Most Beaverton residents sampled in a recent survey say the city is on the right track.
Though the 54% of 400 participants may not appear to be high — just 19% said the city was on the wrong track — the president of the firm that conducted the survey says other numbers confirm strong approval for specific city services.
"We are seeing a general deterioration in support for institutions in America today," Adam Probolsky told the City Council at a presentation Tuesday, June 11. "So you are not unlike nay municipalities that have a positive number above 50%, which is great."
Probolsky Research, based in California, conducted the survey for the city, which commissions surveys every few years to gauge public opinion on city issues. The latest one took place over a week in February, when 220 residents were called directly (no robocalls) and 180 took part online. Two-thirds of the phone calls were on landlines, one-third on mobile phones. Some interviews were conducted in Spanish.
The margin of error is 4.9 percentage points.
Among the findings:
• Quality of life: 88% rated it as excellent or good, and 10% as fair. Virtually no one said it was poor or very poor.
• Future: 30.3% said Beaverton will be better in 10 years, 41.3% said it will be about the same, 22.8% said it will be worse.
• City communication with the public: 79% were satisfied, 14% did not. 50% said they think public input is valued, 27.8% did not.
• Police and public safety: 90.8% were satisfied, 6.5% did not.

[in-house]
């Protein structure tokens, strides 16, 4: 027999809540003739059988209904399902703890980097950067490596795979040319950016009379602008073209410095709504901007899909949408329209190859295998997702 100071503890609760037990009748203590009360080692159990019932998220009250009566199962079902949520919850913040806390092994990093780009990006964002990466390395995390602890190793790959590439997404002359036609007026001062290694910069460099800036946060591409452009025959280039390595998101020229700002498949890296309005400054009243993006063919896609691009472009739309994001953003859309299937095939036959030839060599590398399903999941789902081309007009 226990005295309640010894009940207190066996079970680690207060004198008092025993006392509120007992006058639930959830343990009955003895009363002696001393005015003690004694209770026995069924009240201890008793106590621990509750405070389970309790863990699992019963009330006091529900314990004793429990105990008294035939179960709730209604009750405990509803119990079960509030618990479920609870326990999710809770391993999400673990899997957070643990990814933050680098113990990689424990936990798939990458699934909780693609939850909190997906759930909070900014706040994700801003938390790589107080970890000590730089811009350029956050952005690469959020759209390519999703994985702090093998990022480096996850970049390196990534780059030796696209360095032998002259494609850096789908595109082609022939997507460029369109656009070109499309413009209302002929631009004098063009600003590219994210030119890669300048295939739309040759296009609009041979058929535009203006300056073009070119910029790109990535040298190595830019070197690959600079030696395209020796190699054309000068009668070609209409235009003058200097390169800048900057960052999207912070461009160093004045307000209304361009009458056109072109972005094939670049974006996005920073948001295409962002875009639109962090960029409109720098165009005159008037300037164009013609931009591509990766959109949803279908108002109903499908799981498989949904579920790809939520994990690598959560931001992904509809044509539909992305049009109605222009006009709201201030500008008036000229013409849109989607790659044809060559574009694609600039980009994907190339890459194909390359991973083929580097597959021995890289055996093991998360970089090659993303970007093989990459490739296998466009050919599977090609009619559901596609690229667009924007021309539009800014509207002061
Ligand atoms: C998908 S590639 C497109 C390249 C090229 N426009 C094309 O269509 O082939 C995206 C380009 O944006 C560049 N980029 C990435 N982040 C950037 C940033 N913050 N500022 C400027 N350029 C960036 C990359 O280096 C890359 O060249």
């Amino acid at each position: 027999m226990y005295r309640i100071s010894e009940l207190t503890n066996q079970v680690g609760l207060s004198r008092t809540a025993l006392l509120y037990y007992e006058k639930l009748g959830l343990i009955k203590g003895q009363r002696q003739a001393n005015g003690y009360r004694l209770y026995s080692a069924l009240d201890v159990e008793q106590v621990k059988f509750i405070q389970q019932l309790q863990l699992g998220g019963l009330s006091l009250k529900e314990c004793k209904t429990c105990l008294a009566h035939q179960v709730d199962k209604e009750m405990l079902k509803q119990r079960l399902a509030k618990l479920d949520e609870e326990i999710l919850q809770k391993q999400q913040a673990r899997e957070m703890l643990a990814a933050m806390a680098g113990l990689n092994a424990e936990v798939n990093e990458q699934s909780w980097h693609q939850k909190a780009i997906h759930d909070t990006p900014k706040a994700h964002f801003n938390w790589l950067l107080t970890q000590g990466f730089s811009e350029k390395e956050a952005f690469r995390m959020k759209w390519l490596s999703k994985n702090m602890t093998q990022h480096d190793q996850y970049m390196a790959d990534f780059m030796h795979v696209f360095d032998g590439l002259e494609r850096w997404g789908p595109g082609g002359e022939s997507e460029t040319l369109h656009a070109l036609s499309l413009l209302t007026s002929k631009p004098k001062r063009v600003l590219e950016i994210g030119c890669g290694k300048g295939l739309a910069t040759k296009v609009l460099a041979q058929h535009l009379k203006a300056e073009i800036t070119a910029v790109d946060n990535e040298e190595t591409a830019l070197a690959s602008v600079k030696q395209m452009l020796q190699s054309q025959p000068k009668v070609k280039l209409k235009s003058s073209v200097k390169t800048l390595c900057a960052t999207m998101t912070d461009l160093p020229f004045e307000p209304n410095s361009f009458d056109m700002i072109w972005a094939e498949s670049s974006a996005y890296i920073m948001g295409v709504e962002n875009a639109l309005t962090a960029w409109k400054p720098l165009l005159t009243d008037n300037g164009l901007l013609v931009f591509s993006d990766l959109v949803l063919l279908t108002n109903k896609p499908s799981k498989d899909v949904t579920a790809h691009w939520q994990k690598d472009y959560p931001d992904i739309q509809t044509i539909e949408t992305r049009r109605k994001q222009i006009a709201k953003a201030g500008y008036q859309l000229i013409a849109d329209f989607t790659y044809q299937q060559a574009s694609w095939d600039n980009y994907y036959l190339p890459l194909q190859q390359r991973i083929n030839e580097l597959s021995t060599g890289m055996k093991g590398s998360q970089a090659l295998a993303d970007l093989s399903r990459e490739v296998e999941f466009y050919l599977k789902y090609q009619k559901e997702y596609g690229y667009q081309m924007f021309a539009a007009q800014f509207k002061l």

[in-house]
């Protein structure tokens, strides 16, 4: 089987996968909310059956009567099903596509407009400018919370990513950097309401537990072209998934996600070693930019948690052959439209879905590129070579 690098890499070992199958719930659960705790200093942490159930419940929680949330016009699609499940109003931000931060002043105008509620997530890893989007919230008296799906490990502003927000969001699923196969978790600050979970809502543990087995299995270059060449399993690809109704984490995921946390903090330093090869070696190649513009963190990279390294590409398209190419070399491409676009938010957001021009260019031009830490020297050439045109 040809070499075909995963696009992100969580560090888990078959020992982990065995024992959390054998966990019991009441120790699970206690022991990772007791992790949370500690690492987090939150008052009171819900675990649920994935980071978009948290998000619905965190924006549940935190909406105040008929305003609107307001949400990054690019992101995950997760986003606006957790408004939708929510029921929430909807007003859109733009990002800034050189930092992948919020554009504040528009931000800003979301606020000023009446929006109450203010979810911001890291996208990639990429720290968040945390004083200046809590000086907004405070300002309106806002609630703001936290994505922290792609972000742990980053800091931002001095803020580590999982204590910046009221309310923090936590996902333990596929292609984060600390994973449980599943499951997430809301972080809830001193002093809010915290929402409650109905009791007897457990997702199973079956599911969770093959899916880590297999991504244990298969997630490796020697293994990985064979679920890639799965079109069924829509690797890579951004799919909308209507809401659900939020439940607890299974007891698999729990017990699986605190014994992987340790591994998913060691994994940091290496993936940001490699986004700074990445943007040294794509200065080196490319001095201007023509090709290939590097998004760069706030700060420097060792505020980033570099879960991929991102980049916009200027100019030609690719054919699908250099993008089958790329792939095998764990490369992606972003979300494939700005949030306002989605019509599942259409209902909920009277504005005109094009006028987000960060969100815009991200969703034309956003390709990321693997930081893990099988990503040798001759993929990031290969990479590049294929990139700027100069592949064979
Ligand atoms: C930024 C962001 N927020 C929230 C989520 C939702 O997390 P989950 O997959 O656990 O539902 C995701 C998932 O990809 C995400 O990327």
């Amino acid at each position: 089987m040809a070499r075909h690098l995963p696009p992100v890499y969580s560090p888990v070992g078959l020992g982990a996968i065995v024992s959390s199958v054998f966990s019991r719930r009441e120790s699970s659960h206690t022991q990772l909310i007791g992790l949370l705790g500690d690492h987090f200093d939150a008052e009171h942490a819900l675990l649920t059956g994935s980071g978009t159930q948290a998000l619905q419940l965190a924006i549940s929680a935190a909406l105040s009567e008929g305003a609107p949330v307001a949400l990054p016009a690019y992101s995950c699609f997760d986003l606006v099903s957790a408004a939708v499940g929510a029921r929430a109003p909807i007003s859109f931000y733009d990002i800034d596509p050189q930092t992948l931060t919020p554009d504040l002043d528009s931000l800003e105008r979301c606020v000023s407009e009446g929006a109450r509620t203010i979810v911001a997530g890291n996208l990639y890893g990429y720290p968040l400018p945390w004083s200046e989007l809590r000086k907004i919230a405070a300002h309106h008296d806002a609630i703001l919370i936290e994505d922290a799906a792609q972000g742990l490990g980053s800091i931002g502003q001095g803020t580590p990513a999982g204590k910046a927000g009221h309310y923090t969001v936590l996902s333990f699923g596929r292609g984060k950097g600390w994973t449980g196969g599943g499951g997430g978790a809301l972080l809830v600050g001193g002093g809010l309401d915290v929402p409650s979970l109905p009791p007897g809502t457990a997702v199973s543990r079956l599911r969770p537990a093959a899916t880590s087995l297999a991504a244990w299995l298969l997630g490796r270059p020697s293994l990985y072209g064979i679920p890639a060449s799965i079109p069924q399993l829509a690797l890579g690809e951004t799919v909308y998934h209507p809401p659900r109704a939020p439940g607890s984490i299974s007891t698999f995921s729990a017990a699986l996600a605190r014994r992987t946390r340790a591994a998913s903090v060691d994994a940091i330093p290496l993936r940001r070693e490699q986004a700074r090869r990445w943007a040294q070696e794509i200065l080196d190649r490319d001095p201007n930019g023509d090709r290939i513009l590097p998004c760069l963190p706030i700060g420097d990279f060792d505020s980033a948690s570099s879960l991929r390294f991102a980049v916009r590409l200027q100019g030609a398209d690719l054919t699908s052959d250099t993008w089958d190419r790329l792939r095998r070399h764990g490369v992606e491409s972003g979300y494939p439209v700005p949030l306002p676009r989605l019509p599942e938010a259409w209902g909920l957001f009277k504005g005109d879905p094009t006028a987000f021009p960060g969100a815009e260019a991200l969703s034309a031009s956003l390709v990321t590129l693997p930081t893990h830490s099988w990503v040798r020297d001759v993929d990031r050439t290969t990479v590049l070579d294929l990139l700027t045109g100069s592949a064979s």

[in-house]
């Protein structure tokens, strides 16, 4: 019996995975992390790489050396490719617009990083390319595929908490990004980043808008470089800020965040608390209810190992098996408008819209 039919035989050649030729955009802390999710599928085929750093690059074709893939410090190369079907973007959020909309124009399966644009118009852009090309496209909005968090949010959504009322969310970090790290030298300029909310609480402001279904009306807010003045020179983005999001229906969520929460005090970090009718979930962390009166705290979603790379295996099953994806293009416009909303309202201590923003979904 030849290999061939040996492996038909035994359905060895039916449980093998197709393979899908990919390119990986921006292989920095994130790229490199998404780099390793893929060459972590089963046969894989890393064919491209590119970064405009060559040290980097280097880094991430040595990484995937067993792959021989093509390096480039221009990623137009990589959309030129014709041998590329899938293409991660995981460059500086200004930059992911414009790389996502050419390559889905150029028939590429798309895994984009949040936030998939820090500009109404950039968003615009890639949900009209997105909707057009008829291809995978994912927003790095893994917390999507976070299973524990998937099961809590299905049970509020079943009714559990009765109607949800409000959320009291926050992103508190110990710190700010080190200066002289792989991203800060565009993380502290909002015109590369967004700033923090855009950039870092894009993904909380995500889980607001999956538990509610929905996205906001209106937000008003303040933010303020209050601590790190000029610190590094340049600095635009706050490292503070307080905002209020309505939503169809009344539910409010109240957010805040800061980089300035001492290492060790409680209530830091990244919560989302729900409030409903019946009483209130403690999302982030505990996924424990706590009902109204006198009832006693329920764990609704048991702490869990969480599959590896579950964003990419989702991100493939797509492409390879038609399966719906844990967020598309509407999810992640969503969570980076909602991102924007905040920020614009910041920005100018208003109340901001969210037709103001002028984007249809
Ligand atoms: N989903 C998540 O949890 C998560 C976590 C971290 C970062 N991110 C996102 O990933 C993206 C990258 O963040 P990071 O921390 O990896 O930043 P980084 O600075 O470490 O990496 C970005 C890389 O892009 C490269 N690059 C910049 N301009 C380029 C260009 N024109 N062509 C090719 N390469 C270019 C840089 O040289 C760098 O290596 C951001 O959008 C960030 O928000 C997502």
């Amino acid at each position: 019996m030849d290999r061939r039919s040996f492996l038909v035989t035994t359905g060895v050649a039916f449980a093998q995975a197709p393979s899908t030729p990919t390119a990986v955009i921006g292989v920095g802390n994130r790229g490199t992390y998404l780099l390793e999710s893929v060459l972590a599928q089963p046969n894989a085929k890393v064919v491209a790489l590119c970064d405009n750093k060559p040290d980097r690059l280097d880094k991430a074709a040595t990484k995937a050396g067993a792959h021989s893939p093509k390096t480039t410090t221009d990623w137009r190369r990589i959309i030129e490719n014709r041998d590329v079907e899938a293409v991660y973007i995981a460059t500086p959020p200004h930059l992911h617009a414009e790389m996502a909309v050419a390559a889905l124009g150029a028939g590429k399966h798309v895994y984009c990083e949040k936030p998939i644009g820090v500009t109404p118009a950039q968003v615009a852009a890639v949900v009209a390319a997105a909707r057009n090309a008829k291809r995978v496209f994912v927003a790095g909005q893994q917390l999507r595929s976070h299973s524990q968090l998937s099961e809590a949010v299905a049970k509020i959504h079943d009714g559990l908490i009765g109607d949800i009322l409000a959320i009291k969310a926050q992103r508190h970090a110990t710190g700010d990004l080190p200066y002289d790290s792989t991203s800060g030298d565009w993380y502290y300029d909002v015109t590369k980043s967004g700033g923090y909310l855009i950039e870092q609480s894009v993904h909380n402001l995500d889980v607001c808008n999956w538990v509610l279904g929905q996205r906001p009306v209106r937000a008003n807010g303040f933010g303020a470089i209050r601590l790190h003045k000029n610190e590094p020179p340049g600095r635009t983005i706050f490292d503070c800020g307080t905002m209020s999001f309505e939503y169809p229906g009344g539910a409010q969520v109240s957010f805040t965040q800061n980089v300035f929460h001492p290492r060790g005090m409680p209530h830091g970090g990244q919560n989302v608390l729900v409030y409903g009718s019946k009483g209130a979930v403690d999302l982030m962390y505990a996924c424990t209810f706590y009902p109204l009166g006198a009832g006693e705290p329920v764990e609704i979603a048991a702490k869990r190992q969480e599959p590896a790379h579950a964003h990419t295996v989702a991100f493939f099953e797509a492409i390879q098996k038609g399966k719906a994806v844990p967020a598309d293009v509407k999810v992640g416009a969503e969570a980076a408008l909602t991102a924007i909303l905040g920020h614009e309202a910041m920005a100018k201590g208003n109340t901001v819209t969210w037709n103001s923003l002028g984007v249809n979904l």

• Neighborhoods: 83.8% rated their neighborhood as safe, 14.5% did not. 91.3% said they would recommend their neighborhood to someone looking to move, 7% did not.
• Library services: 93% were satisfied, 1.5% were not.
• Street maintenance: 77.3% were satisfied, 20.3% were not.
• Sidewalk maintenance: 80% were satisfied, 13.3% were not.
• Growth and development: 61.3% were satisfied, 29% were not.
Asked what they felt were the top issues facing Beaverton, participants listed poverty/homelessness (21.5%), transportation (17.3%) and public safety (15.3%) as their top three. They could choose only one issue.
Asked what they felt the top priorities should be, they said reducing traffic (47%), addressing the homeless (45%), increasing housing availability (35.5%) and preventing crime and drugs (33.8%). They could choose three priorities.
"There is nothing overarching … that is of overriding concern to the community," Probolsky said.
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